A Wolf's Gut Bacteria May Treat Gastrointestinal Conditions in Dogs

Nevena Nacic
by Nevena Nacic
Tikhonova Yana/Shutterstock

A new type of gut bacteria found in a grey wolf may help treat domestic dogs diagnosed with inflammatory bowel disease. At this point, there is no cure for this common and debilitating condition that causes chronic vomiting and diarrhea in dogs and cats.

Researchers from Oregon State University Cascades’ biology program discovered a novel strain of Paenibacillus bacteria that possesses the characteristics of a probiotic. To study the effects of the novel probiotic bacteria, researchers collected gastrointestinal tract material from a dead wolf, a day after it died from injuries sustained in a car accident. 

Researchers believe that this bacteria could treat inflammatory bowel disease in dogs.

Inflammatory bowel disease IBD is a syndrome that causes vomiting, weight loss, reduced appetite, flatulence, abdominal discomfort, and a rumbling stomach, explained Bruce Seal, a researcher from Oregon State University. 

Possible causes for inflammatory bowel disease include parasitic or bacterial infections or reactions to a specific protein within the diet. However, in most dogs, the exact underlying cause can’t be identified. 

“At present, there is no known cure for this ongoing dysbiosis [an imbalance of gut bacteria] of the gastrointestinal tract, and there are limited options for treatment,” said Seal, according to U.S. News. “Underlying causes of the condition include an animal’s genetics, environmental factors, the immunological state of the GI tract, and maybe most importantly, an altered gut microbiome.”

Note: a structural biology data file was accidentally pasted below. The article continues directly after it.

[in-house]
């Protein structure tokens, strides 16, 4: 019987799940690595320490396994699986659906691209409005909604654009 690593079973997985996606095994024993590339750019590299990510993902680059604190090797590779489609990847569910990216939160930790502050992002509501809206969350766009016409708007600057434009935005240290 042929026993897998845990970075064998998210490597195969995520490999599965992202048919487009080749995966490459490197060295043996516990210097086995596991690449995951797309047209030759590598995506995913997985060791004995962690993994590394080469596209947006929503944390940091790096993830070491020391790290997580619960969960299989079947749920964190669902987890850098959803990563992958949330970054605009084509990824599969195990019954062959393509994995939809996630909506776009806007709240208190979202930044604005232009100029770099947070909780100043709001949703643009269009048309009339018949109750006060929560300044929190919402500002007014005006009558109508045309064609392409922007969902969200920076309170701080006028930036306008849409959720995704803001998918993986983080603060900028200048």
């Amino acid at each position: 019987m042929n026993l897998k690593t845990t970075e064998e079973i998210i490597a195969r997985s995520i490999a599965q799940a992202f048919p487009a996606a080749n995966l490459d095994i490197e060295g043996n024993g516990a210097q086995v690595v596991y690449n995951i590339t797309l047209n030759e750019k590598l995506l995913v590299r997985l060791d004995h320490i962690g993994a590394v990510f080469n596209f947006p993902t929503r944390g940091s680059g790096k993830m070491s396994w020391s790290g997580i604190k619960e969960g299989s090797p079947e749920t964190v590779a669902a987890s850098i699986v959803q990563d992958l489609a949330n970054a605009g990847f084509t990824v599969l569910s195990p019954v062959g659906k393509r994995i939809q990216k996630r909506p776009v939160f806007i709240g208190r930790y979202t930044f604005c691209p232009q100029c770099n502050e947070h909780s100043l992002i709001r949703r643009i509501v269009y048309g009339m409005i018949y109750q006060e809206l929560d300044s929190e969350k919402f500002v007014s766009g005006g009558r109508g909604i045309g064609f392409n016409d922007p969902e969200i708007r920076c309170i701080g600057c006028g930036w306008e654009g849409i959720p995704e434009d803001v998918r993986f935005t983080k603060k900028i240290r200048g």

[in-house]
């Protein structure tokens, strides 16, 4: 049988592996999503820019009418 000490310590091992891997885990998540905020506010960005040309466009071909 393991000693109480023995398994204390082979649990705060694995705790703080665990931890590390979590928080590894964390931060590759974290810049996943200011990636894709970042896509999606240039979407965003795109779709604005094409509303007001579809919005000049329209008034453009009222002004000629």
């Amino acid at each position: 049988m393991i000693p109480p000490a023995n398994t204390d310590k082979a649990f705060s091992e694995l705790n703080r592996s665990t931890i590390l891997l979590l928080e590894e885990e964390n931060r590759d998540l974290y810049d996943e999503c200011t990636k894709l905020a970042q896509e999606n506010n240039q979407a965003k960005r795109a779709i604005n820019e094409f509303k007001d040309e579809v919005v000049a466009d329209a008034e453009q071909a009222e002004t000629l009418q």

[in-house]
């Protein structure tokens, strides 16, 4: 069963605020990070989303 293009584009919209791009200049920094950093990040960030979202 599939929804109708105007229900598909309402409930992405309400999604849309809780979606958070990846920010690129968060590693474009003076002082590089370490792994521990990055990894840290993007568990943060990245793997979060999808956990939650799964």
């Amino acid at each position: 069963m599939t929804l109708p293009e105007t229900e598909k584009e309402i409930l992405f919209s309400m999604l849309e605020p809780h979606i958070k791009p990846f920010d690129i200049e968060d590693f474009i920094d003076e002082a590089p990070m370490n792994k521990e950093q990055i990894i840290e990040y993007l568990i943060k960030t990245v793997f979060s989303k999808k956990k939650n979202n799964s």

This research could possibly be the first step in creating a dietary supplement or food additive to help dogs have the microbiome of the wolf, explained the study authors. 

Dogs were the first domesticated animal and share ancestry with the gray wolf. The lifestyle changes that occurred during domestication, including diet, have caused a decrease in gut microflora that may have caused an increase in inflammatory bowel disease in dogs. 

The diet of the modern dog does not reflect the diet of its ancestor, the wolf. For instance, the starch in the diets of the domestic dogs is resistant to digestion, which can potentially have a negative impact on gastric physiology,” said Seal in a paper published in the journal Applied Microbiology.

Researchers have isolated 20 different gut bacteria for which the preliminary testing showed to possess probiotic qualities. They also performed genome sequencing on a novel Paenibacillus strain. 

“The bacterium inhibits the growth of other bacteria such as Staphylococcus aureus and encodes enzymes capable of digesting complex carbohydrates along with other gene systems expressing antimicrobials, thus indicating that this bacterial isolate could be a potential useful probiotic for domestic dogs,” said Seal. 

In light of these results, researchers now plan to do genome sequencing on four or five other isolated bacterial species. 

The gut microbe of captive wolves may adapt to become similar to dogs, so it makes sense for researchers to obtain new probiotics from wild wolves. These new probiotics can be used to replace microbiota that was lost during domestication. 

These new findings show that the grey wolf can be used as a source of new bacterial strains that might be used as probiotics in dogs. 

Researchers are confident that this new bacteria can help them find treatment for dogs suffering from inflammatory bowel disease. 

Nevena Nacic
Nevena Nacic

Nevena is a freelance writer and a proud mom of Teo, a 17-year-old poodle, and Bob, a rescued grey tabby cat. Since childhood, she had a habit of picking up strays and bringing them home (luckily, her parents didn't know how to say NO). When she's not writing for her fellow pet parents, Nevena can be found watching Teo sleep. To her defense, that's not as creepy as it sounds!

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